Tokyo Olympic village condo buyers want discount for move-in delays

Harumi Flag development team includes Mitsui Fudosan Residential

Harumi Flag development renderings and Mitsui Fudosan CEO Masanobu Komoda. (Harumi Flag, Getty)
Harumi Flag development renderings and Mitsui Fudosan CEO Masanobu Komoda. (Harumi Flag, Getty)

Some of the condominium buyers in Tokyo’s Olympic village are seeking compensation for delays to their move-ins.

Occupancy at the master-planned Harumi Flag complex was to begin in 2023, but that has been pushed back at least a year, according to Reuters. The complex is set to house athletes competing in the pandemic-delayed Summer Olympics, now set to begin in July.

Two dozen buyers of Harumi Flag units want payment from the community’s development team — 10 companies with Mitsui Fudosan Residential as a lead developer. They have entered civil mediation proceedings.

The buyers say Mitsui Fudosan and its partners have provided little information regarding the delays. One woman who purchased a 1,020-square-foot unit for the equivalent of $784,000 said she was “shocked” that the only communication from the developers about the delay was a brief letter.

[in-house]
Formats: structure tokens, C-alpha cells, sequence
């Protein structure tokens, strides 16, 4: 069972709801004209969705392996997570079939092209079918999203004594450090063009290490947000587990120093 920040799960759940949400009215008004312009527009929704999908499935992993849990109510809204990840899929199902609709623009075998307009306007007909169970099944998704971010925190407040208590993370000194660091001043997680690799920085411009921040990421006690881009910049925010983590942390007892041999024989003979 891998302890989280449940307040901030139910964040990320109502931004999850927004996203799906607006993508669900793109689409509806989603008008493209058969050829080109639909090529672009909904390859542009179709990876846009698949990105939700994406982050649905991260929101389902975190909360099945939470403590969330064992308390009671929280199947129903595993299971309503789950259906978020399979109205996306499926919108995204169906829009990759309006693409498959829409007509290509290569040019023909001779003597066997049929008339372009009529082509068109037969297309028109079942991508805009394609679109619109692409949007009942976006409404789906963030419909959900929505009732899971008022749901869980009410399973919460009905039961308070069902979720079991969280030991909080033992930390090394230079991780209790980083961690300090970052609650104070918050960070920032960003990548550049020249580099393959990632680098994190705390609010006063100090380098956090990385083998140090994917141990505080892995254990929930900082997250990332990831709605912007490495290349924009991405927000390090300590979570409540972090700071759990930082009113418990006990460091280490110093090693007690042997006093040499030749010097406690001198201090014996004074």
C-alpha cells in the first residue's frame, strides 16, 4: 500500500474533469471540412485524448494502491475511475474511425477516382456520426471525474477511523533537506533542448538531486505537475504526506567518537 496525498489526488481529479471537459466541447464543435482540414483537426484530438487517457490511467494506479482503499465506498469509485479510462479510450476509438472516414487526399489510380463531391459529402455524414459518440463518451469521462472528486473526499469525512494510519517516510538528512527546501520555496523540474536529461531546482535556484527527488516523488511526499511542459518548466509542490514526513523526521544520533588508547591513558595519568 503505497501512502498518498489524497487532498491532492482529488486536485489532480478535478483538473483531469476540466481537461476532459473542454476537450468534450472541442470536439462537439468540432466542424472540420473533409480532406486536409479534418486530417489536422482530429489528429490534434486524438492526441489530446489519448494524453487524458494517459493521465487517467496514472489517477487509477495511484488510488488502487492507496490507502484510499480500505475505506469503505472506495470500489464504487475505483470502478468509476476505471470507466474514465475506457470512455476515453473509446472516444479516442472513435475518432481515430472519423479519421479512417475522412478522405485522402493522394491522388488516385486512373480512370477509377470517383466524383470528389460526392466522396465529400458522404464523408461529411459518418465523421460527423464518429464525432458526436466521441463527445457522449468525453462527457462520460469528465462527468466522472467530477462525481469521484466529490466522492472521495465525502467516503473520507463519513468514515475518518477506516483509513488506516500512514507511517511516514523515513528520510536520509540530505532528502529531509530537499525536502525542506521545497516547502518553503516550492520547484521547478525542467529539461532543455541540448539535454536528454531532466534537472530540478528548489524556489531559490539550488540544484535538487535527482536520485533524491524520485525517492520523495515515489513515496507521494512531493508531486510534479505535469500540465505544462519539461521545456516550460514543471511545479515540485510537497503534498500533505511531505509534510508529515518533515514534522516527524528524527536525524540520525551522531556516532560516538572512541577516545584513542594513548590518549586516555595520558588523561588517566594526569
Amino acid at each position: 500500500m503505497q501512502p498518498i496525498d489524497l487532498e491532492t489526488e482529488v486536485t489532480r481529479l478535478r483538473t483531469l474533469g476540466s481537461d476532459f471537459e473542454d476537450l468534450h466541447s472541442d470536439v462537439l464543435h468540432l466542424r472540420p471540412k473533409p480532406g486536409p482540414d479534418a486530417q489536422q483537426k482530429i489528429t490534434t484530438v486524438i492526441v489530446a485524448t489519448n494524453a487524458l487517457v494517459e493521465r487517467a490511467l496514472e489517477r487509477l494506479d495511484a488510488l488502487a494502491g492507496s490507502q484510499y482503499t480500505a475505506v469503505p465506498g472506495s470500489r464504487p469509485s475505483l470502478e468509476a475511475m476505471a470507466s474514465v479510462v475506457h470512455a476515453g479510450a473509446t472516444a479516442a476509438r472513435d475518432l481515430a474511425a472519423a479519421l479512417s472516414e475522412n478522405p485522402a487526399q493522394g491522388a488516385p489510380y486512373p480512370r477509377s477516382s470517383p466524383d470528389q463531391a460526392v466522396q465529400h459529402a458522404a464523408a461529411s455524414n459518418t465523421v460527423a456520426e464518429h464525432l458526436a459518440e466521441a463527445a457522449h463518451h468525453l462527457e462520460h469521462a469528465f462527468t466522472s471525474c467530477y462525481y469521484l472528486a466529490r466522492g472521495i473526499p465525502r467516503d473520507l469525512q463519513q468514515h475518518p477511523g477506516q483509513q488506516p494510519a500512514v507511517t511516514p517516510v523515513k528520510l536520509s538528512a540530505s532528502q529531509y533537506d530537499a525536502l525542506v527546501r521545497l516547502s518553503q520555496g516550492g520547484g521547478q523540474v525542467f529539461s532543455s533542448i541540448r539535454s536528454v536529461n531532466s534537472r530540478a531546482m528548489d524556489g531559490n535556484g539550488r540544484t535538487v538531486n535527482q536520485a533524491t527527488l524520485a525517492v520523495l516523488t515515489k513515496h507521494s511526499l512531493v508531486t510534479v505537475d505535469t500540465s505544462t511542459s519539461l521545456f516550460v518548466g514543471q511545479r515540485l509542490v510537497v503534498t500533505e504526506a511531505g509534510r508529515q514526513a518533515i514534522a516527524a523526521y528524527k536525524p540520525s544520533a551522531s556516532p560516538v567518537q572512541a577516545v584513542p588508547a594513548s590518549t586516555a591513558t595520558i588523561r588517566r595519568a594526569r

“After all that, I thought, ‘What? That’s it?’” she said, referring to the numerous in-person meetings required to purchase her unit.

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Mitsui Fudosan said buyers can cancel contracts because of the delay, but did not say how many did so.

The Harumi Flag complex was partially funded with roughly $500 million from the Tokyo government. The city also paid around $38.7 million to lease the complex for a year to house 10,000 Olympic athletes.

They extended that lease when the Games were postponed for the pandemic, with the city paying another $38.7 million. Some condo buyers say the developers should use some of that money to compensate them for their delay.

Mitsui Fudosan is one of Japan’s largest real estate developers and investors. The firm has projects underway in the U.S., including a 438-unit apartment tower in Downtown Los Angeles.

[Reuters] — Dennis Lynch